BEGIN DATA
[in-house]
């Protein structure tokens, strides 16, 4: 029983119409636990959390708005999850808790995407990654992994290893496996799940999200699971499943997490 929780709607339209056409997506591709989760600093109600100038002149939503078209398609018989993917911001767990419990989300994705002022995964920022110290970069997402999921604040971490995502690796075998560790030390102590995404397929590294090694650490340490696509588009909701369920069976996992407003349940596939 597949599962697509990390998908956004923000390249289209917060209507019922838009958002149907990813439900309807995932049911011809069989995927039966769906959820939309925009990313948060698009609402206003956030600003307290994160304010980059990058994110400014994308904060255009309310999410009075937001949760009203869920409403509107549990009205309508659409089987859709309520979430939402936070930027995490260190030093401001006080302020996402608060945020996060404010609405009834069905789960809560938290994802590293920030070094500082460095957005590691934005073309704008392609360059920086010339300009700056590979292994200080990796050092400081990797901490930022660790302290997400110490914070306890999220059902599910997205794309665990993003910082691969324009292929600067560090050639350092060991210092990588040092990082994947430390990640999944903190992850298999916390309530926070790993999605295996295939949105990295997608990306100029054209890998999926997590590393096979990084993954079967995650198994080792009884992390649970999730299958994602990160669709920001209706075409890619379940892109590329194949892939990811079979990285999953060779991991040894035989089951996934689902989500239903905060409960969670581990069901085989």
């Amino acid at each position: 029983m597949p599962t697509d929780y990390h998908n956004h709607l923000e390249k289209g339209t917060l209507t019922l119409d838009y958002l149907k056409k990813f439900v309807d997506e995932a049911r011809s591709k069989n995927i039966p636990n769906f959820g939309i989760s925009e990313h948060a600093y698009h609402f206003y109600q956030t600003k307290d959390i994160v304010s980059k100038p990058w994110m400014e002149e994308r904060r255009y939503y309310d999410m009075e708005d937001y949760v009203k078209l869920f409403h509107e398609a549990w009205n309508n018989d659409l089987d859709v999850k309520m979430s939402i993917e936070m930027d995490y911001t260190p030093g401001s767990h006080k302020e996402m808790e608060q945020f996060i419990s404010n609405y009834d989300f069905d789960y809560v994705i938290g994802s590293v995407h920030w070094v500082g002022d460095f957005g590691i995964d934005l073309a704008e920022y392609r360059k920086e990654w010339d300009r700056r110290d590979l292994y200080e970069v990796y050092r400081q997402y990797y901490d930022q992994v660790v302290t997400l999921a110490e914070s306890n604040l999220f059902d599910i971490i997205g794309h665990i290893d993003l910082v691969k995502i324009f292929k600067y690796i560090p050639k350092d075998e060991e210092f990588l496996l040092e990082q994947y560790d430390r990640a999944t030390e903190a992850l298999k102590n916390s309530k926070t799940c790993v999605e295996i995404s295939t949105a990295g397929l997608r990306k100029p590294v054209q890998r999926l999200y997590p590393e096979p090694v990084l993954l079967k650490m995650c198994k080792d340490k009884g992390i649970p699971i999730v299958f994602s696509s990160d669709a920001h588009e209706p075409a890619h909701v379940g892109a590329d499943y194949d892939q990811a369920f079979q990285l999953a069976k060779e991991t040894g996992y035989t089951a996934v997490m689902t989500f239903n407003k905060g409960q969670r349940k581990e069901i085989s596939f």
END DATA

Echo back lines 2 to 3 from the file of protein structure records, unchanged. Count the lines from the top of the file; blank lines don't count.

């Protein structure tokens, strides 16, 4: 029983119409636990959390708005999850808790995407990654992994290893496996799940999200699971499943997490 929780709607339209056409997506591709989760600093109600100038002149939503078209398609018989993917911001767990419990989300994705002022995964920022110290970069997402999921604040971490995502690796075998560790030390102590995404397929590294090694650490340490696509588009909701369920069976996992407003349940596939 597949599962697509990390998908956004923000390249289209917060209507019922838009958002149907990813439900309807995932049911011809069989995927039966769906959820939309925009990313948060698009609402206003956030600003307290994160304010980059990058994110400014994308904060255009309310999410009075937001949760009203869920409403509107549990009205309508659409089987859709309520979430939402936070930027995490260190030093401001006080302020996402608060945020996060404010609405009834069905789960809560938290994802590293920030070094500082460095957005590691934005073309704008392609360059920086010339300009700056590979292994200080990796050092400081990797901490930022660790302290997400110490914070306890999220059902599910997205794309665990993003910082691969324009292929600067560090050639350092060991210092990588040092990082994947430390990640999944903190992850298999916390309530926070790993999605295996295939949105990295997608990306100029054209890998999926997590590393096979990084993954079967995650198994080792009884992390649970999730299958994602990160669709920001209706075409890619379940892109590329194949892939990811079979990285999953060779991991040894035989089951996934689902989500239903905060409960969670581990069901085989």
């Amino acid at each position: 029983m597949p599962t697509d929780y990390h998908n956004h709607l923000e390249k289209g339209t917060l209507t019922l119409d838009y958002l149907k056409k990813f439900v309807d997506e995932a049911r011809s591709k069989n995927i039966p636990n769906f959820g939309i989760s925009e990313h948060a600093y698009h609402f206003y109600q956030t600003k307290d959390i994160v304010s980059k100038p990058w994110m400014e002149e994308r904060r255009y939503y309310d999410m009075e708005d937001y949760v009203k078209l869920f409403h509107e398609a549990w009205n309508n018989d659409l089987d859709v999850k309520m979430s939402i993917e936070m930027d995490y911001t260190p030093g401001s767990h006080k302020e996402m808790e608060q945020f996060i419990s404010n609405y009834d989300f069905d789960y809560v994705i938290g994802s590293v995407h920030w070094v500082g002022d460095f957005g590691i995964d934005l073309a704008e920022y392609r360059k920086e990654w010339d300009r700056r110290d590979l292994y200080e970069v990796y050092r400081q997402y990797y901490d930022q992994v660790v302290t997400l999921a110490e914070s306890n604040l999220f059902d599910i971490i997205g794309h665990i290893d993003l910082v691969k995502i324009f292929k600067y690796i560090p050639k350092d075998e060991e210092f990588l496996l040092e990082q994947y560790d430390r990640a999944t030390e903190a992850l298999k102590n916390s309530k926070t799940c790993v999605e295996i995404s295939t949105a990295g397929l997608r990306k100029p590294v054209q890998r999926l999200y997590p590393e096979p090694v990084l993954l079967k650490m995650c198994k080792d340490k009884g992390i649970p699971i999730v299958f994602s696509s990160d669709a920001h588009e209706p075409a890619h909701v379940g892109a590329d499943y194949d892939q990811a369920f079979q990285l999953a069976k060779e991991t040894g996992y035989t089951a996934v997490m689902t989500f239903n407003k905060g409960q969670r349940k581990e069901i085989s596939f």